Home Business NewsBusinessAutomotive News Despite drivers paying their road tax councils are failing as pothole pitfalls costs motorists £1.7 billion last year

Despite drivers paying their road tax councils are failing as pothole pitfalls costs motorists £1.7 billion last year

by LLB staff reporter
8th Aug 23 10:14 am

Research by finance specialists, RIFT, has revealed that damage caused by potholes costs motorists an estimated £1.7bn last year, but despite this, there was an 18% reduction in the number of potholes filled across the nation.

RIFT analysed the number of potholes filled each year, the cost of doing so and which areas of the nation have seen the biggest increase in the number of potholes on the roads.

Less potholes being filled

The analysis by RIFT shows that the propensity of hitting a pothole could be all the higher at present, as there’s been an 18% year on year drop in the number of potholes being filled by local authorities across England and Wales.

Last year (2022-23), just 1.4m potholes were eradicated from our roads and while this may seem like a lot, it’s 300,000 less than the 1.7m filled the year before and significantly less than the peak of 2.7m filled per year seen back in 2014-15.

As a result, the total sum spent on making our road surfaces acceptable totalled £93.7bn last year, a 13% cut on the money invested into tarmac the previous year. Why? With the average cost of filling a pothole climbing from £63.18 to £66.93 annually, the data suggests cost saving measures from local councils could be to blame.

Pothole damage cost to motorists

So what’s the result of local authorities putting off their pothole maintenance? Well, research from Kwik Fit has found that in the last year alone, 13.3m cars were damaged due to potholes, with the average repair bill coming in at £127. That’s a total cost of almost £1.7bn to the nation’s motorists.

Worst areas for potholes

According to the latest data, Northumberland is the nation’s pothole hotspot with 51,703, followed by Cornwall (24,836) and North Yorkshire (22,094).

However, on an annual basis, the London Borough of Hammersmith and Fulham has seen a 118% increase in the number of potholes posing a potential danger to motorists, followed by the neighbouring borough of Kensington and Chelsea which ranks second with a 107% increase.

Bracknell Forest in the South East ranks third nationally with an increase of 88%, with Nottingham (+75%) seeing the fourth largest increase nationally and the largest jump in the East Midlands.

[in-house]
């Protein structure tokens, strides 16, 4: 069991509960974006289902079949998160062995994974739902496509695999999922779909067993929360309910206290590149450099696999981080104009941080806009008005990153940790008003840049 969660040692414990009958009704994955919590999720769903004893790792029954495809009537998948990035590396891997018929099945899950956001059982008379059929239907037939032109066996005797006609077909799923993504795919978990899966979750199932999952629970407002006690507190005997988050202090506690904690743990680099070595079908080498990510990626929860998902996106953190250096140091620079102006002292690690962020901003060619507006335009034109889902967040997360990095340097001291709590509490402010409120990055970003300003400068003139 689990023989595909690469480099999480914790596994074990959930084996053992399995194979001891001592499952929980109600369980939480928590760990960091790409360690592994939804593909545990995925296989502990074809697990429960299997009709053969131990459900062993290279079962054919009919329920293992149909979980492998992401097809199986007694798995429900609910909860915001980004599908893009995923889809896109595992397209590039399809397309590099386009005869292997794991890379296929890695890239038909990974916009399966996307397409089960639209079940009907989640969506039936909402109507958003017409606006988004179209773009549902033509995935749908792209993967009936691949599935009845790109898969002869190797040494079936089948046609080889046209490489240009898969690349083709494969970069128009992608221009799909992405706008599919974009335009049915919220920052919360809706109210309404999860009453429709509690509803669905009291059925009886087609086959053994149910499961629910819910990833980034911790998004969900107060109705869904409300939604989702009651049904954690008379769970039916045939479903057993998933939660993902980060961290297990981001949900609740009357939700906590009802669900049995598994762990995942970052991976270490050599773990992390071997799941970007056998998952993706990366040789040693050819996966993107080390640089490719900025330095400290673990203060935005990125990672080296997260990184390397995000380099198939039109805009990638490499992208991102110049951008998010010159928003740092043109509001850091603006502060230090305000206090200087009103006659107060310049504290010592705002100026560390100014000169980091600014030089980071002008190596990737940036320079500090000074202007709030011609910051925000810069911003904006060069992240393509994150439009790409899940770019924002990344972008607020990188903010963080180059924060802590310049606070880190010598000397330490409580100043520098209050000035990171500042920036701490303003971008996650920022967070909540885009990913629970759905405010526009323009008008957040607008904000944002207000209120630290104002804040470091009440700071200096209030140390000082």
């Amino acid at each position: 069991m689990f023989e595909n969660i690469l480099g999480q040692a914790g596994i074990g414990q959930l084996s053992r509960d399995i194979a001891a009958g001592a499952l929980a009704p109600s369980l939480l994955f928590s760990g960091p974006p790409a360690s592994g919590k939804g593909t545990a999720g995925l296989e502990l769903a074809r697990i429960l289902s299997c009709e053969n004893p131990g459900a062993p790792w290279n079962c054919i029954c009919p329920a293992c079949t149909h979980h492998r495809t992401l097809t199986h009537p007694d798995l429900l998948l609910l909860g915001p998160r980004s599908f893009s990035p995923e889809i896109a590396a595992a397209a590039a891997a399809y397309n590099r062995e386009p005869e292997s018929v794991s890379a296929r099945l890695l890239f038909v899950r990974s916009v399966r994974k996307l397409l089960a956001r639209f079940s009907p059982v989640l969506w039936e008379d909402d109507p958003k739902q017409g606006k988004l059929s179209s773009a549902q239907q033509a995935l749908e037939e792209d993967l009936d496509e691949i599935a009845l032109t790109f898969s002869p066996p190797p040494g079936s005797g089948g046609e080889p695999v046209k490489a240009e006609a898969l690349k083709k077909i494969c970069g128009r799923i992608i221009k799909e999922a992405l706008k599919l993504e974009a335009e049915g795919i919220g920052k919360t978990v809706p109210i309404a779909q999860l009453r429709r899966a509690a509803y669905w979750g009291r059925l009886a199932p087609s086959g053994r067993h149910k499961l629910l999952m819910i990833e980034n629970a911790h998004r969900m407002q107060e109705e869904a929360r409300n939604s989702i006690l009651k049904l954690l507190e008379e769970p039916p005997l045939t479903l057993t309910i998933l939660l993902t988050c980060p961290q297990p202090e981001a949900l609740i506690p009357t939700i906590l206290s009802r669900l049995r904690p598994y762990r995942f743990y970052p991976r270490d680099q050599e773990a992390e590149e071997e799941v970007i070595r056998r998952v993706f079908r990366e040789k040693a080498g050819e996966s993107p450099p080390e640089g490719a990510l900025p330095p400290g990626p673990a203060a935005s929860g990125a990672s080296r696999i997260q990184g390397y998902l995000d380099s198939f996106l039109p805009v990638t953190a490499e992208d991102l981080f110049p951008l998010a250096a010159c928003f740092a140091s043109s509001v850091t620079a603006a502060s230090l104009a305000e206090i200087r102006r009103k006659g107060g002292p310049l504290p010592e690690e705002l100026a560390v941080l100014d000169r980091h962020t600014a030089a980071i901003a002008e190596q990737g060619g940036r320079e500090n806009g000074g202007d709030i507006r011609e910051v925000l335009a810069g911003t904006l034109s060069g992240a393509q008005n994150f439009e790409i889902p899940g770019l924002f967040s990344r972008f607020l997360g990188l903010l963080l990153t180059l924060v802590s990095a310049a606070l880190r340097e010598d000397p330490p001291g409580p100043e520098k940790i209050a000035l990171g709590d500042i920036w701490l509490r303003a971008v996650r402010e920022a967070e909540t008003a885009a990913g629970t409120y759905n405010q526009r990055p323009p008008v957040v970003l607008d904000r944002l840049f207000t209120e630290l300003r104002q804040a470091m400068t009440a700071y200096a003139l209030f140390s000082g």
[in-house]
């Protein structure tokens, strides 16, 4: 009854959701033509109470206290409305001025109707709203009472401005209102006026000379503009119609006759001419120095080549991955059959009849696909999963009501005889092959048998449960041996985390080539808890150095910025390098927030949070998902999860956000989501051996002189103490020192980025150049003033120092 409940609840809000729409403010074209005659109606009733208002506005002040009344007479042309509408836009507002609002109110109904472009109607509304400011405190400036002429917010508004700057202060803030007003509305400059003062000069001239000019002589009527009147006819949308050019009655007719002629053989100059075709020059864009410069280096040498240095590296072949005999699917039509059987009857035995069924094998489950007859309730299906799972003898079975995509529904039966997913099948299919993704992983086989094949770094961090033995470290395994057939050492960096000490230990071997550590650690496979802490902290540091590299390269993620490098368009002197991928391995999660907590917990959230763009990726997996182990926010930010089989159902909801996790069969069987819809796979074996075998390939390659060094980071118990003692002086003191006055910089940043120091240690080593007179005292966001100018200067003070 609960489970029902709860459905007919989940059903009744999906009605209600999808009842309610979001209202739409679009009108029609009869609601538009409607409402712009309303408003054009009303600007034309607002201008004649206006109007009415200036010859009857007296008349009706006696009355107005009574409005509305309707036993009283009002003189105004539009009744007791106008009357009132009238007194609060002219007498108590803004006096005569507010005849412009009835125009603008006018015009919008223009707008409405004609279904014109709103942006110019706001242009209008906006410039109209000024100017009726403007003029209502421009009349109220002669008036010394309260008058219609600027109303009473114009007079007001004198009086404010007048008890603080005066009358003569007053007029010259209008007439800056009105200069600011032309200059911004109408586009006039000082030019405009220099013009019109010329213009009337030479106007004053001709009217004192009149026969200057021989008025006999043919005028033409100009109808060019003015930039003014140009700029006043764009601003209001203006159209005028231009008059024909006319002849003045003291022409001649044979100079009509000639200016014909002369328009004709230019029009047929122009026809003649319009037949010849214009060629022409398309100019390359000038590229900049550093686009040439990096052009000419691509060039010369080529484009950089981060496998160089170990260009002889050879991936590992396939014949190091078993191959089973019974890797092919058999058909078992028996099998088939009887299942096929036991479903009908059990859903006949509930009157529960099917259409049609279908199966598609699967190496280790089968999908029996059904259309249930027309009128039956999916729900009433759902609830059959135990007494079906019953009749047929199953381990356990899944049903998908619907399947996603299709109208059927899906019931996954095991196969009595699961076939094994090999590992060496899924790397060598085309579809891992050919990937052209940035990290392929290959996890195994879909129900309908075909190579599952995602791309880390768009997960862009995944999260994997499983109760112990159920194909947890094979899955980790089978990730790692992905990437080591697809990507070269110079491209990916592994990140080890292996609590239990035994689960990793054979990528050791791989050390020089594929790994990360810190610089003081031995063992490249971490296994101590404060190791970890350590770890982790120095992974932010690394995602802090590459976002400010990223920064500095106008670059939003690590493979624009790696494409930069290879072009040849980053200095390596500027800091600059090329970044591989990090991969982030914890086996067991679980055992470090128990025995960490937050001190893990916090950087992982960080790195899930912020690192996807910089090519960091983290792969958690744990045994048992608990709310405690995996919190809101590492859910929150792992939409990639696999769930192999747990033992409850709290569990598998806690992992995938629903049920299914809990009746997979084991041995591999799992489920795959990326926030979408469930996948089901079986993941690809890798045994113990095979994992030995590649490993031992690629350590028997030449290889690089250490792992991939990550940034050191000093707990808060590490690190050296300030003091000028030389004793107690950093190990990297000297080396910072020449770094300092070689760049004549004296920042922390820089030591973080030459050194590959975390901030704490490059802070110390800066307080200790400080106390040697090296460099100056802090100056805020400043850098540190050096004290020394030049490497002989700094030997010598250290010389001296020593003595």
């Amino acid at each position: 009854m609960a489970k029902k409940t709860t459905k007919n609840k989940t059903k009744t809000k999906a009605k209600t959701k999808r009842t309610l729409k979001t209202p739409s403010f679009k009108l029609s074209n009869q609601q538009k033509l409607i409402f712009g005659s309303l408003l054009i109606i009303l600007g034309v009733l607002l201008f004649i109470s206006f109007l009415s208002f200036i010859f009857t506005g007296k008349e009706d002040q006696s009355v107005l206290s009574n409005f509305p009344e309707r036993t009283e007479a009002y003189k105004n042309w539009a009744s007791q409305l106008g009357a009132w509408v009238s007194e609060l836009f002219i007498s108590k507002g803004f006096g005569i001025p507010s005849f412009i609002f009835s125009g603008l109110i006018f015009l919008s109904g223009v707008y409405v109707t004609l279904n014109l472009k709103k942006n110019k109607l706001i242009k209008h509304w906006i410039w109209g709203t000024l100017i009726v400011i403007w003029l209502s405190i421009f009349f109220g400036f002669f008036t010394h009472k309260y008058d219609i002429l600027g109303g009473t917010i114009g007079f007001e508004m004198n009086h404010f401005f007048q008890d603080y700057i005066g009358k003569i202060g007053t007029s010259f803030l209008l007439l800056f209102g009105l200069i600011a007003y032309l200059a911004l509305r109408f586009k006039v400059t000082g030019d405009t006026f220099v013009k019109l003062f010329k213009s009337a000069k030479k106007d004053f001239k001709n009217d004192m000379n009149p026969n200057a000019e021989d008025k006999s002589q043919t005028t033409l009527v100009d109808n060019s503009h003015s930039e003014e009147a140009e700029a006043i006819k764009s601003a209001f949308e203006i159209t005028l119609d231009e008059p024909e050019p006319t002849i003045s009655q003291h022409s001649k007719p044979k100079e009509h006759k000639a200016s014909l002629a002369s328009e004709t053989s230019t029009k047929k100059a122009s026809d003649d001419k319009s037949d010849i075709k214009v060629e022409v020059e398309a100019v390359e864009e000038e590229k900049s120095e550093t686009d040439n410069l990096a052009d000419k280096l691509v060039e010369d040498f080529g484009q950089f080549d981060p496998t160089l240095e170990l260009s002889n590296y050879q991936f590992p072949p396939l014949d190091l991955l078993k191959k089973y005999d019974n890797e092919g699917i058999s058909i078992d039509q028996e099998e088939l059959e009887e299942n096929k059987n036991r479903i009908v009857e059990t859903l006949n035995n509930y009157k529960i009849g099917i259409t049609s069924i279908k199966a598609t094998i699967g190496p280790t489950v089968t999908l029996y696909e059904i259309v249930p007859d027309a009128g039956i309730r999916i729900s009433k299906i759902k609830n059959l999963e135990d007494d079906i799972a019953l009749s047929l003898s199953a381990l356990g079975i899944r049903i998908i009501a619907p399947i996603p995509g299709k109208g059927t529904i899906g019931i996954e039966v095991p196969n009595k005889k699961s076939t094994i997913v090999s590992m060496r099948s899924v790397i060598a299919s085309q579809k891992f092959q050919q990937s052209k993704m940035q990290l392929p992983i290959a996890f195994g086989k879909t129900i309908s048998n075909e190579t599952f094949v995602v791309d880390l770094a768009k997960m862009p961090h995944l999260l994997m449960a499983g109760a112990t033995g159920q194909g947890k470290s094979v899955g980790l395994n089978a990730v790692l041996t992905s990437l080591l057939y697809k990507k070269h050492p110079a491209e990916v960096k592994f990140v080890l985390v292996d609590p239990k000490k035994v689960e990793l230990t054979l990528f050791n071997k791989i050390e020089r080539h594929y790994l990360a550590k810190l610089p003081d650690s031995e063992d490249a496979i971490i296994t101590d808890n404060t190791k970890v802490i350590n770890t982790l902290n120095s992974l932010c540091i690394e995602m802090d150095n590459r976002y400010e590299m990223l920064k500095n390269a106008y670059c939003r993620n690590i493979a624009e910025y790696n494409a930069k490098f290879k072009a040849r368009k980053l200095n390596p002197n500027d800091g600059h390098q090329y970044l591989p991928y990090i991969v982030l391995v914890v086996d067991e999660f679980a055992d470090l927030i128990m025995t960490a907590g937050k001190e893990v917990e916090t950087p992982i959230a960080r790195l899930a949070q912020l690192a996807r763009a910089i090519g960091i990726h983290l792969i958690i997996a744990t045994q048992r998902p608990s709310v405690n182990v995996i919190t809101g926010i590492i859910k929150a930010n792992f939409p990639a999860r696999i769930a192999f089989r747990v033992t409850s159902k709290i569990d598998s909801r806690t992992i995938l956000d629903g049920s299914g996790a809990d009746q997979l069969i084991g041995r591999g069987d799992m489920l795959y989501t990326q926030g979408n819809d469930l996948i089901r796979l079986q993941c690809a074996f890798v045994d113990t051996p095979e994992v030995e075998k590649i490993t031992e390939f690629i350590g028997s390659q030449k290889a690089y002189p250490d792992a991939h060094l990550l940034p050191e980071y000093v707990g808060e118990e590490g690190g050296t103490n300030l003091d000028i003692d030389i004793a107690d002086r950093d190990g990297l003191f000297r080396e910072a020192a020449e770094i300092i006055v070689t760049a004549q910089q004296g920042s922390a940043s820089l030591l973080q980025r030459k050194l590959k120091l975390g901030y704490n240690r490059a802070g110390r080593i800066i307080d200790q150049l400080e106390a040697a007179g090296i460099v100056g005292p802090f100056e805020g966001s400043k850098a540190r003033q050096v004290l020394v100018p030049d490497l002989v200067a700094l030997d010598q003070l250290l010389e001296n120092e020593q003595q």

Halton ranks sixth overall and has seen the largest pothole increase in the North West at 65%, while other areas to make the top 10 include Havering (+68%), Greenwich (+47%), Southampton (+47%), Lambeth (+47%) and Southwark (+45%).

Middlesbrough in the North East (+28%), Wiltshire in the South West (+16%), Central Bedfordshire in the East of England (+12%) also rank within the top 20.

What to do if you hit a pothole?

You can minimise the risk of pothole damage by driving with caution, avoiding puddles and ensuring your tyres are in good condition and properly inflated.

But did you know you could claim if your car is damaged due to a pothole?

For more information, visit here.

Bradley Post, MD of RIFT, said, “The pothole epidemic is an issue that has been plaguing motorists for years and it’s disheartening to see that the number of potholes being filled has actually declined year on year.

As motorists, we’re hit with a raft of yearly costs in order to keep our cars on the road, from MOTs and repairs, to tax and insurance. So it certainly seems unfair that having paid our way and ensured our responsibilities are met, so many motorists have these costs added to due to damage from potholes.

Unfortunately, while some areas are certainly more pothole prone than others, you could fall foul of one wherever you are across the nation, but there are steps you can take to minimise the risk, such as driving with greater caution, avoiding puddles where possible and ensuring your tyres are up to the task.

If your car does succumb to pothole damage, make sure you document the incident, report the pothole in question and claim for the damage caused.”

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